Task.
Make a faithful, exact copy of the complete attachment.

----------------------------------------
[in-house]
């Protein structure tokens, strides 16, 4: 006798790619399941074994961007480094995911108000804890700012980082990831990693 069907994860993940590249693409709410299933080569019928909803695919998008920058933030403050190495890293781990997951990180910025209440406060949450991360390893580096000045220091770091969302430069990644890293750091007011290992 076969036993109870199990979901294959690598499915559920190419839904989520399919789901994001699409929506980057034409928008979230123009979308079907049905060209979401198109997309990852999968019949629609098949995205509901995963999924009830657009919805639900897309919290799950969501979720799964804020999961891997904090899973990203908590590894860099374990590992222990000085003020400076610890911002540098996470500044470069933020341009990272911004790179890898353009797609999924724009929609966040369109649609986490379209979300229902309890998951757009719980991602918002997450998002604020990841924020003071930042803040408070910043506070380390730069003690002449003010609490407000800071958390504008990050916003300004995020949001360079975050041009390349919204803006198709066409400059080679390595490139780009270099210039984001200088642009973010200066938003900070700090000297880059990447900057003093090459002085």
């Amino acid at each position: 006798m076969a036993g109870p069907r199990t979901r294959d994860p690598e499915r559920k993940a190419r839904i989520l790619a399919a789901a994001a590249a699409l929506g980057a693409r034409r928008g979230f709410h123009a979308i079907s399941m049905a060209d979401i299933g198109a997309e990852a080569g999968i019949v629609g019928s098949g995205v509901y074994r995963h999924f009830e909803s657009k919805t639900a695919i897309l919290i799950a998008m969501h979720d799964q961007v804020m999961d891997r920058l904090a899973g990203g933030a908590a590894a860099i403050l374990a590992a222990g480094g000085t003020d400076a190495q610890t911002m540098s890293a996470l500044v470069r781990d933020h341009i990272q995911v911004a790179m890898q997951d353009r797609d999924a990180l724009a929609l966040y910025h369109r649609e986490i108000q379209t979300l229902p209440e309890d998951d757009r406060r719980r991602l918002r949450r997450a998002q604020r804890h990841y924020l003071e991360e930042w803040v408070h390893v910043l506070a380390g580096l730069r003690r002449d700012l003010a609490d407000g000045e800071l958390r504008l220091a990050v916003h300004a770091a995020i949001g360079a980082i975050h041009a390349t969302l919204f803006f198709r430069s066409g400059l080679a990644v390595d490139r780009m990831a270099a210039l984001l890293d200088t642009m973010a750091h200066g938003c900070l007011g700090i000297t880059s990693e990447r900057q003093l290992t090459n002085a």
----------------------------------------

[in-house]
């Protein structure tokens, strides 16, 4: 006798790619399941074994961007480094995911108000804890700012980082990831990693 069907994860993940590249693409709410299933080569019928909803695919998008920058933030403050190495890293781990997951990180910025209440406060949450991360390893580096000045220091770091969302430069990644890293750091007011290992 076969036993109870199990979901294959690598499915559920190419839904989520399919789901994001699409929506980057034409928008979230123009979308079907049905060209979401198109997309990852999968019949629609098949995205509901995963999924009830657009919805639900897309919290799950969501979720799964804020999961891997904090899973990203908590590894860099374990590992222990000085003020400076610890911002540098996470500044470069933020341009990272911004790179890898353009797609999924724009929609966040369109649609986490379209979300229902309890998951757009719980991602918002997450998002604020990841924020003071930042803040408070910043506070380390730069003690002449003010609490407000800071958390504008990050916003300004995020949001360079975050041009390349919204803006198709066409400059080679390595490139780009270099210039984001200088642009973010200066938003900070700090000297880059990447900057003093090459002085």
């Amino acid at each position: 006798m076969a036993g109870p069907r199990t979901r294959d994860p690598e499915r559920k993940a190419r839904i989520l790619a399919a789901a994001a590249a699409l929506g980057a693409r034409r928008g979230f709410h123009a979308i079907s399941m049905a060209d979401i299933g198109a997309e990852a080569g999968i019949v629609g019928s098949g995205v509901y074994r995963h999924f009830e909803s657009k919805t639900a695919i897309l919290i799950a998008m969501h979720d799964q961007v804020m999961d891997r920058l904090a899973g990203g933030a908590a590894a860099i403050l374990a590992a222990g480094g000085t003020d400076a190495q610890t911002m540098s890293a996470l500044v470069r781990d933020h341009i990272q995911v911004a790179m890898q997951d353009r797609d999924a990180l724009a929609l966040y910025h369109r649609e986490i108000q379209t979300l229902p209440e309890d998951d757009r406060r719980r991602l918002r949450r997450a998002q604020r804890h990841y924020l003071e991360e930042w803040v408070h390893v910043l506070a380390g580096l730069r003690r002449d700012l003010a609490d407000g000045e800071l958390r504008l220091a990050v916003h300004a770091a995020i949001g360079a980082i975050h041009a390349t969302l919204f803006f198709r430069s066409g400059l080679a990644v390595d490139r780009m990831a270099a210039l984001l890293d200088t642009m973010a750091h200066g938003c900070l007011g700090i000297t880059s990693e990447r900057q003093l290992t090459n002085a």